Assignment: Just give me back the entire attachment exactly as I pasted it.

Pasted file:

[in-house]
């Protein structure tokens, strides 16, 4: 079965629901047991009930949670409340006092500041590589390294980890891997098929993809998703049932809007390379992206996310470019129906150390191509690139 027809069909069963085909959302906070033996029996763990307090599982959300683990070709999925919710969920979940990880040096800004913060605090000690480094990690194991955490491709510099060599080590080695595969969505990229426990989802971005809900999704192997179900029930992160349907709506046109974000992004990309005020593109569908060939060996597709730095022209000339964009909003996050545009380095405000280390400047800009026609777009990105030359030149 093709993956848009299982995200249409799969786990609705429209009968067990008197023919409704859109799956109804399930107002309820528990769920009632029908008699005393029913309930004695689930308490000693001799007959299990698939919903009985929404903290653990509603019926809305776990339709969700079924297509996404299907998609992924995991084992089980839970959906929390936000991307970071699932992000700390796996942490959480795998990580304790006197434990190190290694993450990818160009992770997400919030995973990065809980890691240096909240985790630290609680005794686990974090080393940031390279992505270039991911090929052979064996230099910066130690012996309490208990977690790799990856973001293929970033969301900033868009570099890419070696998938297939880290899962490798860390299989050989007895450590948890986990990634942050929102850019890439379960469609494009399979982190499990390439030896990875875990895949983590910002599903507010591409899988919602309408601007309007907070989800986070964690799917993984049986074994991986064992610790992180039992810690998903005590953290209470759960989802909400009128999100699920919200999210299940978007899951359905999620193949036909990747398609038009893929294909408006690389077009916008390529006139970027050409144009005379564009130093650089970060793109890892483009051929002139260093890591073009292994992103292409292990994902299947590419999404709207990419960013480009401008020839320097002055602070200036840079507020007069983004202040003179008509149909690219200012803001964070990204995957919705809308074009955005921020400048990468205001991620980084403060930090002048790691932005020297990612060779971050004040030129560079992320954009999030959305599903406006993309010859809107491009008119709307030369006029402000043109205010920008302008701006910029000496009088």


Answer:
[in-house]
């Protein structure tokens, strides 16, 4: 079965629901047991009930949670409340006092500041590589390294980890891997098929993809998703049932809007390379992206996310470019129906150390191509690139 027809069909069963085909959302906070033996029996763990307090599982959300683990070709999925919710969920979940990880040096800004913060605090000690480094990690194991955490491709510099060599080590080695595969969505990229426990989802971005809900999704192997179900029930992160349907709506046109974000992004990309005020593109569908060939060996597709730095022209000339964009909003996050545009380095405000280390400047800009026609777009990105030359030149 093709993956848009299982995200249409799969786990609705429209009968067990008197023919409704859109799956109804399930107002309820528990769920009632029908008699005393029913309930004695689930308490000693001799007959299990698939919903009985929404903290653990509603019926809305776990339709969700079924297509996404299907998609992924995991084992089980839970959906929390936000991307970071699932992000700390796996942490959480795998990580304790006197434990190190290694993450990818160009992770997400919030995973990065809980890691240096909240985790630290609680005794686990974090080393940031390279992505270039991911090929052979064996230099910066130690012996309490208990977690790799990856973001293929970033969301900033868009570099890419070696998938297939880290899962490798860390299989050989007895450590948890986990990634942050929102850019890439379960469609494009399979982190499990390439030896990875875990895949983590910002599903507010591409899988919602309408601007309007907070989800986070964690799917993984049986074994991986064992610790992180039992810690998903005590953290209470759960989802909400009128999100699920919200999210299940978007899951359905999620193949036909990747398609038009893929294909408006690389077009916008390529006139970027050409144009005379564009130093650089970060793109890892483009051929002139260093890591073009292994992103292409292990994902299947590419999404709207990419960013480009401008020839320097002055602070200036840079507020007069983004202040003179008509149909690219200012803001964070990204995957919705809308074009955005921020400048990468205001991620980084403060930090002048790691932005020297990612060779971050004040030129560079992320954009999030959305599903406006993309010859809107491009008119709307030369006029402000043109205010920008302008701006910029000496009088």